Dignity: Seeking Respect in Back Row America

Chris Arnade takes us on a very emotional journey through back-row America. A sobering one for people, like me, who Christopher Lasch would have described as the "privileged class". One portrait, one neighbourhood, one McDonald's at a time Chris paints the selfishness of the privileged class who decided to isolate itself.

We were well-intended, but we removed ourselves from the lived experiences of most of the country, included the places and people we wanted to help.

Front-row people, as Chris calls them, created a world that was optimizing their vision of success on average. It was optimizing things that could be measured (economic growth), but not things that couldn't be easily measured. We inadvertedly destroyed their world. We find the same critique as in Lasch's The Revolt of the Elites regarding meritocracy. When success is about going "upwards" and leaving your hometown, territories are sucked dry of talents, and they decay.

The "small losses" we were ready to have in the name of progress (e.g. factories closing) were actually everything these people had. Average progress per capita is a terrible measure. We're only as wealthy as the least wealthy of us.

"Our lives used to be centered around work and church. Now they're centered around McDonald's and church"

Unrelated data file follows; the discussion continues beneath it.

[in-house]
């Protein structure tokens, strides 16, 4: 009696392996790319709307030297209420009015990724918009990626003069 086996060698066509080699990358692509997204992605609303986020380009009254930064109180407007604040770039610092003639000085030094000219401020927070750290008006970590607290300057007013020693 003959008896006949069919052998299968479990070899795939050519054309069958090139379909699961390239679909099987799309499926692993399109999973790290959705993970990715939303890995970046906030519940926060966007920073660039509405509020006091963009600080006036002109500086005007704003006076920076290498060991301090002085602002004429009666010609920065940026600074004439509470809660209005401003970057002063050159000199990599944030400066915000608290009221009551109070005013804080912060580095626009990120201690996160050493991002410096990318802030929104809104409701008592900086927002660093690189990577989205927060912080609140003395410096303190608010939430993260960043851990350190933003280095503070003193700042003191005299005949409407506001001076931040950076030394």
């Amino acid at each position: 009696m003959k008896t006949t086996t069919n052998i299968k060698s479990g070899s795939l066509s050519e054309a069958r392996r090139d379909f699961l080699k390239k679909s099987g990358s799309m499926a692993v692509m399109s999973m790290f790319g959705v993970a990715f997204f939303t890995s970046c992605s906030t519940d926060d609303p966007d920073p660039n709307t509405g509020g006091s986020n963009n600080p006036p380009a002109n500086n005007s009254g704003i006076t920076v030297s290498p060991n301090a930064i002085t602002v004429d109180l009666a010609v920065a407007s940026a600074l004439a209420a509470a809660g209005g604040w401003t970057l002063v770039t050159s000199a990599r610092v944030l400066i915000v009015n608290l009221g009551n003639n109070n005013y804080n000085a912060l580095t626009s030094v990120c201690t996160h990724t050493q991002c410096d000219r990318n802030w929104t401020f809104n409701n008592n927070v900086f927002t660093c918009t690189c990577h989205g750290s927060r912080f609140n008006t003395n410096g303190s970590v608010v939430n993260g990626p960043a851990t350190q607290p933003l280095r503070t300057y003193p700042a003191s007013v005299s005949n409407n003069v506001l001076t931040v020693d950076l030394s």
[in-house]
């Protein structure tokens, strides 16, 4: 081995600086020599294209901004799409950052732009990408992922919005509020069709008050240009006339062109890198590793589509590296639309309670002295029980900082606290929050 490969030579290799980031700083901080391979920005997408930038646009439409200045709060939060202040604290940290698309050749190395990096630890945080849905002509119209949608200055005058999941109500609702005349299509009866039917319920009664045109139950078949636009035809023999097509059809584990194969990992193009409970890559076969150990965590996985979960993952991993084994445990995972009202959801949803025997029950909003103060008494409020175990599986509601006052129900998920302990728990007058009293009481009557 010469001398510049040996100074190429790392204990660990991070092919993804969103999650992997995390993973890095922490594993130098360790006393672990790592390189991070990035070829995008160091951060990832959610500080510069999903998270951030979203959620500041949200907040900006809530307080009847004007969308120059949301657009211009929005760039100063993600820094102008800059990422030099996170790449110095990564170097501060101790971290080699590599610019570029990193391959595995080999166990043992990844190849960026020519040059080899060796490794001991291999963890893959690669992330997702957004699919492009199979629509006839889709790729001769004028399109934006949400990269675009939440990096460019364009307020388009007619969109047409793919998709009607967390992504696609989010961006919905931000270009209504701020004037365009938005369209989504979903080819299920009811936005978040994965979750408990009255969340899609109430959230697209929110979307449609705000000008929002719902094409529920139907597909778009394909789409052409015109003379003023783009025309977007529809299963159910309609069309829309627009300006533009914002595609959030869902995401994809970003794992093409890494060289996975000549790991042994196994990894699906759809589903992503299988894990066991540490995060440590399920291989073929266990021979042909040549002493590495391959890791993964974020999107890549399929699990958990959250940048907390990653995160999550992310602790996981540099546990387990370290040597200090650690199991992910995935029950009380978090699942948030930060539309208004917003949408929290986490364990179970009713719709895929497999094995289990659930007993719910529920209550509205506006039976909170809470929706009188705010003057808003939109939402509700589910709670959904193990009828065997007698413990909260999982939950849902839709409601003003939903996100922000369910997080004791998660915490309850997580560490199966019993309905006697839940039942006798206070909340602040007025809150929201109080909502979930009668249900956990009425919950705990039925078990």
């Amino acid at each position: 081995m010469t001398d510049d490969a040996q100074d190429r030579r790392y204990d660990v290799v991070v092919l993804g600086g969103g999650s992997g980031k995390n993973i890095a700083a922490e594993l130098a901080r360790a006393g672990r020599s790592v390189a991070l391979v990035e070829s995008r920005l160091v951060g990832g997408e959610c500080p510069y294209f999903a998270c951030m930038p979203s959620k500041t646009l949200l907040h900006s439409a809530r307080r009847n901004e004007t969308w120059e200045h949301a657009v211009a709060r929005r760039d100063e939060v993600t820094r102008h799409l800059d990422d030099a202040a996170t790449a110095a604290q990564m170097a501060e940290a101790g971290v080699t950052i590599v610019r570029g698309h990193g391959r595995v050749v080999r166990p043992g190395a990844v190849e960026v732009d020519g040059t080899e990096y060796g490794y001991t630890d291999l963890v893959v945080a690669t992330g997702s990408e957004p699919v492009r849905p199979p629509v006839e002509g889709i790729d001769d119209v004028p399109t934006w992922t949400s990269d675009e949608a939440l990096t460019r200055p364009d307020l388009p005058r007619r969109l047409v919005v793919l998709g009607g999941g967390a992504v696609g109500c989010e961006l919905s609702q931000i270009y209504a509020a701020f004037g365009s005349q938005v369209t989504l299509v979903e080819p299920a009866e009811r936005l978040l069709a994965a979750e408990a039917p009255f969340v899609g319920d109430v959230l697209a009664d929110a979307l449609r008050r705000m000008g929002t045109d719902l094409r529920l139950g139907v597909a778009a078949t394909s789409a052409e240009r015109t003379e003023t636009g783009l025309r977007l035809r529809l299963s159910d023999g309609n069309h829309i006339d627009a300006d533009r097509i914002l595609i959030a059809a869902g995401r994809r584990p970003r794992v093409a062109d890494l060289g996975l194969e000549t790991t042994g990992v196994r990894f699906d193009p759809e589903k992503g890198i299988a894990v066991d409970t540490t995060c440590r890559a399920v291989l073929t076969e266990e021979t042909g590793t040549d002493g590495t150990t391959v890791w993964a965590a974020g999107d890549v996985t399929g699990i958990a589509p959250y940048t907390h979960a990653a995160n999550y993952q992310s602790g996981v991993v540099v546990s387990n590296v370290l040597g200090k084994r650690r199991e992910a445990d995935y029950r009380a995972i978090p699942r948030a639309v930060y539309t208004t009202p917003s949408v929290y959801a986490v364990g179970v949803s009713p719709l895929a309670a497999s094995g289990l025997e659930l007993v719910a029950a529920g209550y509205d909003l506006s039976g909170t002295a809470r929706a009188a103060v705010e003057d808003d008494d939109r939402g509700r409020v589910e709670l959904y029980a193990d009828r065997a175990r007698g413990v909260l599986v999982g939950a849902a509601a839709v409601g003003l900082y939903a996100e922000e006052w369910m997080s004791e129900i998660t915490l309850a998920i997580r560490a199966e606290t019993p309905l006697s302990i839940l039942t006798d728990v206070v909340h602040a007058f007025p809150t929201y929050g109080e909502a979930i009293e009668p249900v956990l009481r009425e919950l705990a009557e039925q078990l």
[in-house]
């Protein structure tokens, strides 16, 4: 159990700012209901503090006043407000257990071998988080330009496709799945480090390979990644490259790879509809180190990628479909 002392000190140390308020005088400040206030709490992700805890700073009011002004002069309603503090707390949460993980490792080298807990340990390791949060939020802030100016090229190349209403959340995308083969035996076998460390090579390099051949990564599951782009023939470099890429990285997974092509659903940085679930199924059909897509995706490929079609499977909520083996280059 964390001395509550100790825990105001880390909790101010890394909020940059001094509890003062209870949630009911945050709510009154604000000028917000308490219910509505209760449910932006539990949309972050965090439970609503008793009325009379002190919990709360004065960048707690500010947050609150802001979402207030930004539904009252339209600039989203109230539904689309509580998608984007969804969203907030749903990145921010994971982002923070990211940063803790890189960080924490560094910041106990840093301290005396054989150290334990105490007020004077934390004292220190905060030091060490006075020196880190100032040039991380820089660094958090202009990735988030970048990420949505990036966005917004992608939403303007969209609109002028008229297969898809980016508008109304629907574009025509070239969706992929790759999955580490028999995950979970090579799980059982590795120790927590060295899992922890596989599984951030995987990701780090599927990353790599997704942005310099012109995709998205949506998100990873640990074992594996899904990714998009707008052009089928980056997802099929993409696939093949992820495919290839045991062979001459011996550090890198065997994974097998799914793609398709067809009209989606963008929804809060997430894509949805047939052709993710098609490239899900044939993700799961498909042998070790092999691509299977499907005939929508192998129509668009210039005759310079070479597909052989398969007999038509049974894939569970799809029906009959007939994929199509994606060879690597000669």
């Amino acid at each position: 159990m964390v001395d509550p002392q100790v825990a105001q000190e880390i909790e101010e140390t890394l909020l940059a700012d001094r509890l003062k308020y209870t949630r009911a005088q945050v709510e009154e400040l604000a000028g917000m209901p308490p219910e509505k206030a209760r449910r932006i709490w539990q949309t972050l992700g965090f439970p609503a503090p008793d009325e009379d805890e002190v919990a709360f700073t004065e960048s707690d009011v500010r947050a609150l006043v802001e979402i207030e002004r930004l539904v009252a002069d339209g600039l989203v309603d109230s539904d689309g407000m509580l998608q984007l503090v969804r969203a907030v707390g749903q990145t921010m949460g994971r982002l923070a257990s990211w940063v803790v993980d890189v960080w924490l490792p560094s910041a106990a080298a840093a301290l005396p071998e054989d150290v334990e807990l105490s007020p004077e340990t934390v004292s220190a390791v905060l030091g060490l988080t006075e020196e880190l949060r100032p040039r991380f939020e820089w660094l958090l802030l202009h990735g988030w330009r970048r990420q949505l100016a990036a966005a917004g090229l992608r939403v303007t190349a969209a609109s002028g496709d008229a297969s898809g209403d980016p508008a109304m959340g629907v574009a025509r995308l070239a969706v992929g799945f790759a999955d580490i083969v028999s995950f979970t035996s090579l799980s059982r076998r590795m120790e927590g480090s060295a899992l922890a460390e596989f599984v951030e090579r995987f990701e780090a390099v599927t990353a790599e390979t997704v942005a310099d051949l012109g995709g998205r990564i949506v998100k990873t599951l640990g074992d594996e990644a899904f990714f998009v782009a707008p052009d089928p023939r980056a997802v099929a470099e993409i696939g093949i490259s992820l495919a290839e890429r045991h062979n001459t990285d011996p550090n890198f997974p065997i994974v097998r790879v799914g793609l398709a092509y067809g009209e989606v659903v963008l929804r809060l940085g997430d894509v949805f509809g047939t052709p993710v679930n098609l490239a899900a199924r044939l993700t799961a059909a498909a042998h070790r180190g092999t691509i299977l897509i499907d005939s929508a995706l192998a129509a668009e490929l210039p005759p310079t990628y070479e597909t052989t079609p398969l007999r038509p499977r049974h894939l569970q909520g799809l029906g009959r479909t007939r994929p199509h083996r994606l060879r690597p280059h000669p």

Church and McDonald's have that in common that they host a non-judgmental community where there are no absurd rules.

People being called dumb at school comes often in this stories.

"This is my HOME". HOME. HOME.

Cheap labor had an impact on unemployment (on top of factories moving). Reminds me of that Netflix documentary on a former GM plant that was bought by a Chinese company, where workers were paid almost half what they were paid with GM.

The theme that that supposed meritocracy brings humiliation comes back often:

Everyone wants to feel like a valued member of something larger than themselves. The current status quo doesn't do that for most of America, because it only understands value in economic forms of meaning.

It is a system that applauds itself for being a meritocracy, allowing anyone to succeed. Implying that those who don't choose this path, who can't or don't pick up and move constantly, who can't overcome the long odds, are failures and it is their own fault.

"We all need to listen to each other more" = more democracy.

We have removed ourselved physically and in spirit, and when we do look back, it is through papers and books filled with data. We study poverty and those left behind with spreadsheets and statistics, believing we are well-intentioned, believing that we are really valuing them. Instead, we are diminishing them by seeing them simply as numbers to be manipulated.

Links to this note